A French ready-to-wear brand with strong identity and values, Jennyfer is a cool, sexy, low-priced fashion brand created in 1980. Here, RLI speaks with President of the company Sébastien Bismuth about the changes within the company to anchor the business in the modern retail world.
With a strong startup spirit and mindset that has made the brand one of the ready-to-wear leaders in and out of the French market, and with new collections, a new visual identity and a new shopping experience; Jennyfer is continuing to look for further global growth. Today the company works with more than 2,000 collaborators and has 500 stores across 31 countries, with these being a mix of owned and franchised locations. The past few months have been a crucial time for the business as they look to build their new business model on a good product at a good price and incorporate this within a new brand image.
“We are practicing an ‘on demand’ strategy, based on flexibility and reactivity offering to our clients a large product range with a shorter lead time to market. Moreover, with our new pricing policy, we are no longer doing discounts regularly and instead offer to our clients an ‘everyday good price’ with low prices the answer to the new Z generation target of women from 16 to 21 years old,” explains Sébastien Bismuth, President of Jennyfer. In line with this new strategy and brand image, the company recently opened its first store with the new concept ‘Ringside’ in Polygone Mall in Montpellier.
A bridge between the old ‘arty’ concept and the future one, the newly-opened store is raw, bold, and digital. Instead of shopping windows, two vertical screens have been installed, along with additional screens in-store, an automatic click & collect, neon lights, black, white and raw wood is also on show to add to this ‘arty’ concept, whilst allowing an increase in storage capacity to show the maximum possible amount of the collection and give further choice to customers.
“Over the next couple of years, our goals are to achieve an optimal network of shops in our home country and become the leader in the market. We would also like to reinforce our presence in Belgium and Italy, and focus on our main international markets which are the Middle East, Northern Africa and Overseas France,” says Bismuth. Jennyfer’s offer answers to a certain community and style rather than a French or worldwide consumer. Its goal is not to adapt its collection to everybody’s needs and tastes; instead it’s to embrace this community and style that already exists in these countries.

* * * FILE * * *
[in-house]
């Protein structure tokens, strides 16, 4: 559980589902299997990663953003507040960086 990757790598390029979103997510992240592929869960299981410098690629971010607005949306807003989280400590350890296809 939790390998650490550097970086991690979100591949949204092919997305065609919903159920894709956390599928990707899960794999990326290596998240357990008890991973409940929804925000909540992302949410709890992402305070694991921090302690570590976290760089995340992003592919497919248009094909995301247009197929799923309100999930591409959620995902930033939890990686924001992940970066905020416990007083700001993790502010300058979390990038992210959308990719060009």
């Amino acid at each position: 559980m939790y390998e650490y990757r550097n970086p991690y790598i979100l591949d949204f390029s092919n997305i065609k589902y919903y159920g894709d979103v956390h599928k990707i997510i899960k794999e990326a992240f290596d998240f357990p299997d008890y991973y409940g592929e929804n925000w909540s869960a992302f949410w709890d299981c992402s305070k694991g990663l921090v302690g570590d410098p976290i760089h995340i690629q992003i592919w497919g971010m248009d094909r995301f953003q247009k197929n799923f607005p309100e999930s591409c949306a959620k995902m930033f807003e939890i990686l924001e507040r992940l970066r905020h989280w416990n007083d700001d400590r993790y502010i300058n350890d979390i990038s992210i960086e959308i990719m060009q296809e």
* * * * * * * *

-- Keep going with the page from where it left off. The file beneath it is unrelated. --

The label has recently launched a large communication campaign called ‘Zéro Étiquette, aimed at denouncing stereotypes in our society. With this campaign, the company is asking people to not judge Jennyfer, and this is backed up with war cry, ‘DON’T CALL ME JENNYFER’.
Bismuth explains that social media is one of the company’s key focuses in terms of its communication strategy and its aim is to become a media-brand and not just a brand. Its collaborations with influencers goes much beyond product placement, they participate in the Jennyfer strategy and embody the brand digitally and in-store.
So why does Bismuth think customers continue to shop at Jennyfer?
“I feel our customers remain loyal because we don’t pretend to be what we are not. We have been around for almost 40 years, we are a popular fashion brand and we always will be, offering cool products for a great price and our customers know they can be stylish without being broke. On top of this we share the same values as our customers by being ourselves whatever people think of us.”
The ethos of the company is based on one strong idea of ‘employee first, customer second’. Bismuth aims to create a unique employee organization by creating transparency and accountability between people and the capability for each to express their own personality and creativity. This philosophy puts their employee’s initiative at the centre of the company’s actions.
Looking forward, Bismuth feels the company’s long term challenge is to become a worldwide brand and to develop the brand’s notoriety beyond the French market. “To accomplish this, we would like to associate ourselves with retail partners that possess a strong international image and we look forward to what the future holds,” concludes Bismuth.